Master of Arts (MA)
Faculty of Science
This qualitative research document provides an in-depth description of families’ experience of both developmental disability and mental illness (i.e., "dual diagnosis") across the life cycle. This thesis is devoted to listening to family members as they tell their story beginning with the early years of family life, then through childhood and adolescence, and into young adulthood with their family member. This research describes the process of how families developed a framework to interpret and make sense of the world around them. Then, the research integrates these families’ experience over the life cycle with models of family stress and coping in the literature (e.g., Hill 1949, 1958; McCubbin & Patterson, 1983; and Olson, 1988) and expands these models to more fully capture the meaning for families and the impact of cultural values. This research is completed by family members’ reflections on the future as they began a new project called the Support Clusters Project. The Support Clusters Project was a 30-month research demonstration project that strove to build on families’ strengths through two main activities. First, by developing a network of support around the family, including supporters from informal networks (e.g., extended family and friends) and supporters from formal service provision networks, the project addressed the isolation described by families in this research. Then second, this "cluster" of people engaged in problem-solving and educational activities to further develop skills and help change the context of stressful interactions among members of the families’ networks. The present research with families, then, was important to fully understand the potential impact of the Support Clusters Project. This research also provided family members the opportunity to tell their stories with dignity and helped communicate to other people in the community families’ history of struggle and success. As a member of the evaluation team at the Centre for Research and Education in Human Services, I have used eight in-depth interviews with family members including mothers, fathers and siblings as the primary source of information. I have also used observational data from meetings of a Parent, Family, and Friends Support Group in the project, and observations of two support clusters completed over a period of six months by members of the evaluation team. This research document is organized into "chapters" to reﬂect the complexity of families’ life history; chapters which present families’ stories begin with a summary of one family’s experience, then in greater detail develop patterns and themes across all families in the study. In the early years of family life, the stories told by families reveal the emergence of a formal support system which expressed the cultural value of "fixing the person" in segregated environments. Then, over the course of the life cycle, this research shows how the exclusion of informal supporters and families’ competencies in these early solutions compounded the problems experienced by the person and her or his family. In the childhood years, families’ struggled in their attempts to adjust to a family life style that differed from their expectations. This was a critical period of exploring family values in which mothers emerged as important leaders in the family and the community. For example, where families were able to commit themselves to developing a shared philosophy and vision of the family, mothers were able to exercise the leadership necessary to effect changes in their community, rather than simply "carry the burden." However, in the teenage years, parents and siblings described the growth of professional services into the community that did not support families’ control or provide continuous support for their family member. In spite of families’ efforts and strengths, by young adulthood, individuals given the "dual diagnosis" label had often experienced oppressive circumstances such as abuse, a lack of friendships, and a lack of purpose in the mainstream culture. Family members found themselves with little access to ongoing, practical support from either their informal or formal networks, but had found a small, select group of people who were willing to understand and who the family could trust. Looking toward the future, family members remained concerned about how they were going to support their family member and help her or him ﬁnd a meaningful life as a fully included, rather than "serviced," member of the community. The impact of cultural values on the person and his or her family were an important part of this discovery process.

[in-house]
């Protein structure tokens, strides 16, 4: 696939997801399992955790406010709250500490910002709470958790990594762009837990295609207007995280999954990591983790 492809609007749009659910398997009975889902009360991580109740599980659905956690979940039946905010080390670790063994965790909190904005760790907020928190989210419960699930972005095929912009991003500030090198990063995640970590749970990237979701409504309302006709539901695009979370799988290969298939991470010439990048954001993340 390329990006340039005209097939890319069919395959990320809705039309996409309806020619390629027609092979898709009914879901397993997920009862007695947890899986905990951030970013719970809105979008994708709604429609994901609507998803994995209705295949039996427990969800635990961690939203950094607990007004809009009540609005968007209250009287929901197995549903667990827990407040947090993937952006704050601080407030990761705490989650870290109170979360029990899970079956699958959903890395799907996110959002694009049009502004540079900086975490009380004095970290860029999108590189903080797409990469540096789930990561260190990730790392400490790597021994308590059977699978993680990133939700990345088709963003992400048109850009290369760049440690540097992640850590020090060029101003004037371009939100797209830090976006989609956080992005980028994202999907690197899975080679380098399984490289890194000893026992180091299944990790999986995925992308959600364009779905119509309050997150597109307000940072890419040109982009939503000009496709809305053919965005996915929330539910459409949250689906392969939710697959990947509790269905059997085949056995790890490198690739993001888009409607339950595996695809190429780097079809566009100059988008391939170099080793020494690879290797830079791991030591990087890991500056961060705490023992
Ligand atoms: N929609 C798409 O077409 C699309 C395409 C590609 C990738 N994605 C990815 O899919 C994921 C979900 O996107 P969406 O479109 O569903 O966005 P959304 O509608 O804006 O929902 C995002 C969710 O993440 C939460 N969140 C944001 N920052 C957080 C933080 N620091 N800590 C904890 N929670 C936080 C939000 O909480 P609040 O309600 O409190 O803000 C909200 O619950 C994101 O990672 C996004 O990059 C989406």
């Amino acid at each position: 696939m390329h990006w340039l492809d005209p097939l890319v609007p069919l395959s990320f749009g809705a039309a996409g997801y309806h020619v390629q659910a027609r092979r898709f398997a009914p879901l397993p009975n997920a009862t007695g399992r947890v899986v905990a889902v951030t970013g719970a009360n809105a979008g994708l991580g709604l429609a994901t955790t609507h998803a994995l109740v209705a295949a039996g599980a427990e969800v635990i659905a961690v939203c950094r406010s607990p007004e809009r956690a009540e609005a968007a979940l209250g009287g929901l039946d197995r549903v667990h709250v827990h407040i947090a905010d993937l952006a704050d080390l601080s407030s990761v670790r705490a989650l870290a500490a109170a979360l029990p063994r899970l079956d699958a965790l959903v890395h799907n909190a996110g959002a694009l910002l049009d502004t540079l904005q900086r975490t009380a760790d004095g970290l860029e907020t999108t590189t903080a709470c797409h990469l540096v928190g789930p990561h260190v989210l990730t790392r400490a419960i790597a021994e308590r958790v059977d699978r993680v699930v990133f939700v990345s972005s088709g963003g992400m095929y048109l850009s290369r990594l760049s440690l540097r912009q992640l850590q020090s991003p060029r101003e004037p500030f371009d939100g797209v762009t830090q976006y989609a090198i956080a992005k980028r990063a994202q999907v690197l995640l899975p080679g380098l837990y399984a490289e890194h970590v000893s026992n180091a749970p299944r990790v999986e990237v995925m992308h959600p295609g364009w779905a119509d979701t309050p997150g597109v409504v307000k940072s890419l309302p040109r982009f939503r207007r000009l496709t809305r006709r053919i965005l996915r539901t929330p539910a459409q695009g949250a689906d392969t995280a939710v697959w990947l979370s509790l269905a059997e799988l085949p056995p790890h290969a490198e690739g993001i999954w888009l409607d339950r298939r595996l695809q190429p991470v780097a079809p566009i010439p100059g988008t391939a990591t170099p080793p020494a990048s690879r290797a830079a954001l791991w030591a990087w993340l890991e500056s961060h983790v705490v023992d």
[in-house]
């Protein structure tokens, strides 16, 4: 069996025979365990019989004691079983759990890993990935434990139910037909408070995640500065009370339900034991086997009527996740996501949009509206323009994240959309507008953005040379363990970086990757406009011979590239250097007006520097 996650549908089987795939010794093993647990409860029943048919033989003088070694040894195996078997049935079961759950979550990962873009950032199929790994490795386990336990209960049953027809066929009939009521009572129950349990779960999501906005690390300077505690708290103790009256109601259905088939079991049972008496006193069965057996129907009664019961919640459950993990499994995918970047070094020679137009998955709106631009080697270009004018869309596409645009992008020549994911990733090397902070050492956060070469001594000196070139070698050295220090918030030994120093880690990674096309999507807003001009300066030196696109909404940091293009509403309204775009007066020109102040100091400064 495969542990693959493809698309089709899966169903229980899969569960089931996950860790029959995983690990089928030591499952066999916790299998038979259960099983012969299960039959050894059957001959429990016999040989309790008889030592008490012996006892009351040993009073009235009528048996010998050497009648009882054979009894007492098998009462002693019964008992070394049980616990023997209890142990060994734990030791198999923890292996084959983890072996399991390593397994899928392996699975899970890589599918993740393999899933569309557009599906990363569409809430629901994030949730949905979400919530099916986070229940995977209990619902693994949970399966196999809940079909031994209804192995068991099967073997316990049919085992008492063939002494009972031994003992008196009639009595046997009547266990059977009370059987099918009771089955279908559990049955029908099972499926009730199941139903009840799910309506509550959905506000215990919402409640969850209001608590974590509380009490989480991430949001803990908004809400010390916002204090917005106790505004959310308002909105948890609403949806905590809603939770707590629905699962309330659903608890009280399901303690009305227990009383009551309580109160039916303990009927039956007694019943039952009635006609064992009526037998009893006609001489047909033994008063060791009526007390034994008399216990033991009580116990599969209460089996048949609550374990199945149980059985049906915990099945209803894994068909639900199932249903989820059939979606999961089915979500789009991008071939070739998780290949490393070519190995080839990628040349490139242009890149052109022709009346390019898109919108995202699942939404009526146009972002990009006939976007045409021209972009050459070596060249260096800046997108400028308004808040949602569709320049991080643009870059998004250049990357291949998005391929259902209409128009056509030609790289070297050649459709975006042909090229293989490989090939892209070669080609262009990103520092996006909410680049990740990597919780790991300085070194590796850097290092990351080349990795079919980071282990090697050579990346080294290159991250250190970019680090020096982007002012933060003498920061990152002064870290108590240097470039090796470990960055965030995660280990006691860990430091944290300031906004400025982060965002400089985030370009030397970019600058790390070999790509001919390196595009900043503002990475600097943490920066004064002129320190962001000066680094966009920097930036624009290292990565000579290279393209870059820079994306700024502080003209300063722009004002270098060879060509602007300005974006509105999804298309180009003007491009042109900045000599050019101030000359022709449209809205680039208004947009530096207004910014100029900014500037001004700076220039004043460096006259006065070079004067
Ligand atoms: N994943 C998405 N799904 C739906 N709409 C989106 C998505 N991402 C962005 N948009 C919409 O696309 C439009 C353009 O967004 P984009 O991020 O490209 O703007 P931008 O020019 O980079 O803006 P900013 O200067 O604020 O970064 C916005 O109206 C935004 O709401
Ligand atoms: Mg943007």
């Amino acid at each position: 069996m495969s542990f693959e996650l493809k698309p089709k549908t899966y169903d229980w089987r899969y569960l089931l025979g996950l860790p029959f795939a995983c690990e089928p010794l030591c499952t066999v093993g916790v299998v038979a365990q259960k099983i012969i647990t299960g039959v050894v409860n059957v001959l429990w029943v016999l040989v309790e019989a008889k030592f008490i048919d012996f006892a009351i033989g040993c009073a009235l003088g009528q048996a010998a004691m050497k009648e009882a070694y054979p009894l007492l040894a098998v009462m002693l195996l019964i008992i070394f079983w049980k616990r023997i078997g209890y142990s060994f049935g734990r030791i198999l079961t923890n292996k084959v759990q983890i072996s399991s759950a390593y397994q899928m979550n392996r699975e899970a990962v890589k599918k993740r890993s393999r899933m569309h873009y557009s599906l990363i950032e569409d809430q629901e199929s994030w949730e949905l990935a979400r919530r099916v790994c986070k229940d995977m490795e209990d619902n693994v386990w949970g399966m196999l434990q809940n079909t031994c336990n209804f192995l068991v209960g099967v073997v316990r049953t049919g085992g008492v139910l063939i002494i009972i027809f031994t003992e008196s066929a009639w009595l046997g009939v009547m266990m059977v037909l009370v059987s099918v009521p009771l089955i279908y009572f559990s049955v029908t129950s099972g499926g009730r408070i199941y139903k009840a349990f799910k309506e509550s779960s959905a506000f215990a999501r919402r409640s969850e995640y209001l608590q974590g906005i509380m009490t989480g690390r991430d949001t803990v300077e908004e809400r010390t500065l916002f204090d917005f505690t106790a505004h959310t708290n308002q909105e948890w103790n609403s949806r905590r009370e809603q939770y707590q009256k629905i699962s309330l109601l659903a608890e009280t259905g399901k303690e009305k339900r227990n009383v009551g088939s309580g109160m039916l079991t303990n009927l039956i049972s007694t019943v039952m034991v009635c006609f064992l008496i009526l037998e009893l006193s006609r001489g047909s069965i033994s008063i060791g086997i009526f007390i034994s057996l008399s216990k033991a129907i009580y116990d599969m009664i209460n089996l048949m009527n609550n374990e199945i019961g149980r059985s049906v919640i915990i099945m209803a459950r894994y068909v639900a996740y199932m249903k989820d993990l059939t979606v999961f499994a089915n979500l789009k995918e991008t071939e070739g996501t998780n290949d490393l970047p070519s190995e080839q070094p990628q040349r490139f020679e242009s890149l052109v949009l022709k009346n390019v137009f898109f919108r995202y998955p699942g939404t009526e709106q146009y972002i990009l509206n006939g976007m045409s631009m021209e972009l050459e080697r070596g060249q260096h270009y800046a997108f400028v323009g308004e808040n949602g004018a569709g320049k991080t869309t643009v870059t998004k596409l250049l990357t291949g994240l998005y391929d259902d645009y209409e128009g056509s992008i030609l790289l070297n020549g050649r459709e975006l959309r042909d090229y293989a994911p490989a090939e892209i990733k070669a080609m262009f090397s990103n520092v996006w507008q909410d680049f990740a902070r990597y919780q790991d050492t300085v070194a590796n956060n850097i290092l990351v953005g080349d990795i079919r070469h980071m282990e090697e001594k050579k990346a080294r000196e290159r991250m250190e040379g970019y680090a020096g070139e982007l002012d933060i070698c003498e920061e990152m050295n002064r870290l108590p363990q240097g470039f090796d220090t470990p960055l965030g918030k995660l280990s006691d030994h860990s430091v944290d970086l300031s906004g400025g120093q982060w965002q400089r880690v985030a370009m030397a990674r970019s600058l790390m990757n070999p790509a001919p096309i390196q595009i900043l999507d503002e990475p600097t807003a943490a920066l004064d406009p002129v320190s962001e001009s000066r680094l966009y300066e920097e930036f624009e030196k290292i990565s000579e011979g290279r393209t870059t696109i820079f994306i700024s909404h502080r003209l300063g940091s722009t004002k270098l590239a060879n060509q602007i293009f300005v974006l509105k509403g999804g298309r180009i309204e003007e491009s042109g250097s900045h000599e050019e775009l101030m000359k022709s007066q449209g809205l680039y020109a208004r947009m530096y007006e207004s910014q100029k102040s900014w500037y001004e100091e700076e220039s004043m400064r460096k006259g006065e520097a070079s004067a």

Roth, Don R., "Living on the edge: Families' experience of developmental disability and mental illness across the life cycle" (1992). Theses and Dissertations (Comprehensive). 610.